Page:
4. Oatmeal-raisin cookies are for the godless.
    MCQ, I’ll have to check and see if the recipe is the same as the QO box. All I know is that it’s a modification of the cookies my dad made when I was growing up (which was his own modification of his mother’s recipe). But regardless of the different sites of access to this recipe, it is superb. And following my tips is an important ingredient to enabling them to fill the full measure of their creation.

  5. I just got through making about 120 toll house cookies for my kids’ classes at school (I’m doing a presentation on “America” and what’s more American than chocolate chip cookies?). The recipe above looks just like the toll house one with the exception of adding the oatmeal and reducing the flour by 1/4 cup. Perfectly divine. When I get back into cookie making mode again I’ll definitely make these — with the addition of raisins!

  6. Agreed on the don’t-eat-all-the-dough part. The worst case of the winds I’ve ever had was the night we kids decided to eat the oatmeal-chocolate chip dough instead of baking it.

  7. Scudworth,
    So after reading this recipe yesterday I thought it sounded delicious so I went home and promptly baked a batch. It is true, the best ever. Holy crap, these were delicious and now I’m kind of sick from eating so many. (I decided to use an imported French butter just to mix it up a little bit and I don’t know if it was the difference, but I’ve seriously never had oatmeal cookies this good.)

    Fully agree about the superiority of oatmeal chocolate chip over raisin with cinnamon. No comparison.

  8. I quit making cookies about five years ago because they always turned out F&G (flat & greasy). I found my culinary courage and tried this recipe today. I followed the instructions exactly and they turned out fantastic. I loved the dough and my husband was thrilled with the cookies.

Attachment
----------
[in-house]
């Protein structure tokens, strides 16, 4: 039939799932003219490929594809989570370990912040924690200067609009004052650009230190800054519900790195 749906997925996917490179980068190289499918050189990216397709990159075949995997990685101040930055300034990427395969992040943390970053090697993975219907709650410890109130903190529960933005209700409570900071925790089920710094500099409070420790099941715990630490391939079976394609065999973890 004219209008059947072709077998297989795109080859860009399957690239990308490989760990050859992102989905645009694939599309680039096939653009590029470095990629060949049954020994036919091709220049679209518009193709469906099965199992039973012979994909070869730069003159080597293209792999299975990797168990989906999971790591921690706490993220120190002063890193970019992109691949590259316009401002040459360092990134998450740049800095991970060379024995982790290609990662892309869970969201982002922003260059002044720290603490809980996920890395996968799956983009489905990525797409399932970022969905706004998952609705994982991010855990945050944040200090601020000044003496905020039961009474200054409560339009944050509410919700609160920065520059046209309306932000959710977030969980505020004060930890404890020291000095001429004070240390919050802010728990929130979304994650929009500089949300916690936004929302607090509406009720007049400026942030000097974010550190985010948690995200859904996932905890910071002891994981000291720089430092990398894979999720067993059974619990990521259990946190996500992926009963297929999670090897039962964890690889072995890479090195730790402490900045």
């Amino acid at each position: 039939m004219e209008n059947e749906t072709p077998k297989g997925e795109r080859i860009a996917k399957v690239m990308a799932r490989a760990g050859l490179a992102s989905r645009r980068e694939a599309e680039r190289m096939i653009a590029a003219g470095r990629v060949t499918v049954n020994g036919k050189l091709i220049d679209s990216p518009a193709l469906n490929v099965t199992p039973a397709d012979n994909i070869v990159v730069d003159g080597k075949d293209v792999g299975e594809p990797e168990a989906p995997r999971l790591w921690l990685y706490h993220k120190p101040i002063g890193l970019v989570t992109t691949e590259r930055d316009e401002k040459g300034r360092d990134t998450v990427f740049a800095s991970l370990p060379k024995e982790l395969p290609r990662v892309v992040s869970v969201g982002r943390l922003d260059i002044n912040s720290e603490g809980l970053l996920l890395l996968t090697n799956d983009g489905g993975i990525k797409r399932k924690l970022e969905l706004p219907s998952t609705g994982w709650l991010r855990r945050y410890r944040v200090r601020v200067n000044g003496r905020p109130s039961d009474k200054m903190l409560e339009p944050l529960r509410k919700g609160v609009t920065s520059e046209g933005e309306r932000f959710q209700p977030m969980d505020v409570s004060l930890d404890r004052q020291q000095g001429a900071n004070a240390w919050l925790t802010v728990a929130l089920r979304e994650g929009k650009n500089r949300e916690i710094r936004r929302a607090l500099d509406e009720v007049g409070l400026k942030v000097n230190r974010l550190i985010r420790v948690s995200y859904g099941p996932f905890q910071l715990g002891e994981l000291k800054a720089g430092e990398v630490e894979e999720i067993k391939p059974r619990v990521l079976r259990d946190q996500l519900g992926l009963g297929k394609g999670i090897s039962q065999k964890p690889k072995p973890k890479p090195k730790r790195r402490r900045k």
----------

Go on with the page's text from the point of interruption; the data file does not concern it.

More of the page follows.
9. Ohhhh, I now have stomach ache from eating too much dough. I may be about to die, but it will have been well worth it. The first sheet is in the oven.

  10. Awesome. I think it’s the texture that makes these cookies great. Ever so slightly crispy on the outside, perfectly chewy on the inside. I love them. It must be all the creaming that did it, because the ingredients are the same I always use. I have to confess though, I didn’t use kosher salt. Would they be even better if I did? That’s hard to imagine. It may be for the best. Achieving that level of perfect cookiehood could cause a fatal distortion in the space-time continuum. Or cookie rapture. Either way, you lose your cookies.

  11. SG, these cookies could convert even you, a deeply closeted raisin sucker, to come over to the rich, creamy dark side.

  12. Supergenius – Thanks I’ll give it a try! I suspect you currently are or must have been a culinary artist in a former life.

  13. Perhaps you might consider changing it to a recipe every other week? I need a new recipe to try this weekend!